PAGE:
The British School of Amsterdam is officially delivered

The British School of Amsterdam (BSA) is officially delivered. The school was housed in three different locations in Amsterdam. The BSA wanted one building in which the four different schools (Early Years, Infant, Junior and Senior) come together.
The monumental building, originally built as a prison, has been thoroughly renovated. It now accommodates 1,000 pupils aged 3-18 with state-of-the-art facilities for an optimal learning environment. The building also provides space for sports, music, theatre and social activities.

"Turning the building from a place where everyone wants to get out into a school where everyone wants to stay". This is how the BSA described the task.

We have transformed the introverted prison into an expressive children's world where the four schools have their own place within the whole. The new school consists of the original building, which was constructed between 1888 and 1891 to the design of W.C. Metzelaar, the state engineer architect for prison buildings, with the addition of new building.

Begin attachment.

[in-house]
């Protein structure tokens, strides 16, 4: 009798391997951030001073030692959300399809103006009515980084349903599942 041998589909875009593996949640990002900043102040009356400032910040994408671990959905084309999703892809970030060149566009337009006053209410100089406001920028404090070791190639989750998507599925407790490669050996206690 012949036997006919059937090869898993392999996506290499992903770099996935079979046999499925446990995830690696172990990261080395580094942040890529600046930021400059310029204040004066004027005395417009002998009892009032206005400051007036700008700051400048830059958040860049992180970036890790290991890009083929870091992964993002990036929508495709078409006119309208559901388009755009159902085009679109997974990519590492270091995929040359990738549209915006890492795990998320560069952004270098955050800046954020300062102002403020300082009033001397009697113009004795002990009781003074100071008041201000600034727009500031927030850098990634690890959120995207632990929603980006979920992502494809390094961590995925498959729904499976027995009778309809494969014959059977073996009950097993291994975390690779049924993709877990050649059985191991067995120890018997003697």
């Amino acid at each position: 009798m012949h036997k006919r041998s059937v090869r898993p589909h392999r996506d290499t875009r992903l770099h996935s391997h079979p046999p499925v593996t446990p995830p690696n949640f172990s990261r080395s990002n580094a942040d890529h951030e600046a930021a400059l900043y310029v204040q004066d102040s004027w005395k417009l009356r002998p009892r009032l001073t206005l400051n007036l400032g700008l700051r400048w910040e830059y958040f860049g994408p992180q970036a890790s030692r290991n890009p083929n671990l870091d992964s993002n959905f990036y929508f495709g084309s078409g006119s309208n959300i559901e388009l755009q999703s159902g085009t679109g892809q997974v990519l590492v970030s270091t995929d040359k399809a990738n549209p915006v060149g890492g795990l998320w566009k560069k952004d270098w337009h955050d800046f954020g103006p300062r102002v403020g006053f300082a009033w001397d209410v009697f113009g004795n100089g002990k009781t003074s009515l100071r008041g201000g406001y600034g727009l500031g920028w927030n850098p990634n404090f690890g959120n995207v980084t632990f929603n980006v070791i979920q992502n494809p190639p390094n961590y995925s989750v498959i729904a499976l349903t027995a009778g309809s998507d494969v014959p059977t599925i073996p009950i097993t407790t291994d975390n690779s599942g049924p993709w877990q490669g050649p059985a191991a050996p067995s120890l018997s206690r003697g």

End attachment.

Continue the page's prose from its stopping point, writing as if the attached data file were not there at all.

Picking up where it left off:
Two cells from the original prison have been preserved as a reminder of the striking history of the building. During the Second World War, many resistance fighters were imprisoned here, including Hannie Schaft, also known as 'the girl with the red hair'.

Paul Morgan, Director of The British School of Amsterdam, says: "We always wanted to work from one building, as it was a logistical challenge for parents and staff to be spread over three locations. Moreover, the recent growth of the school meant that we were almost bursting at the seams. We are very happy with our new location. It has lost none of the family feel that we value so highly and we are proud of that. In fact, the merging of the three locations actually offers space for more community building activities”.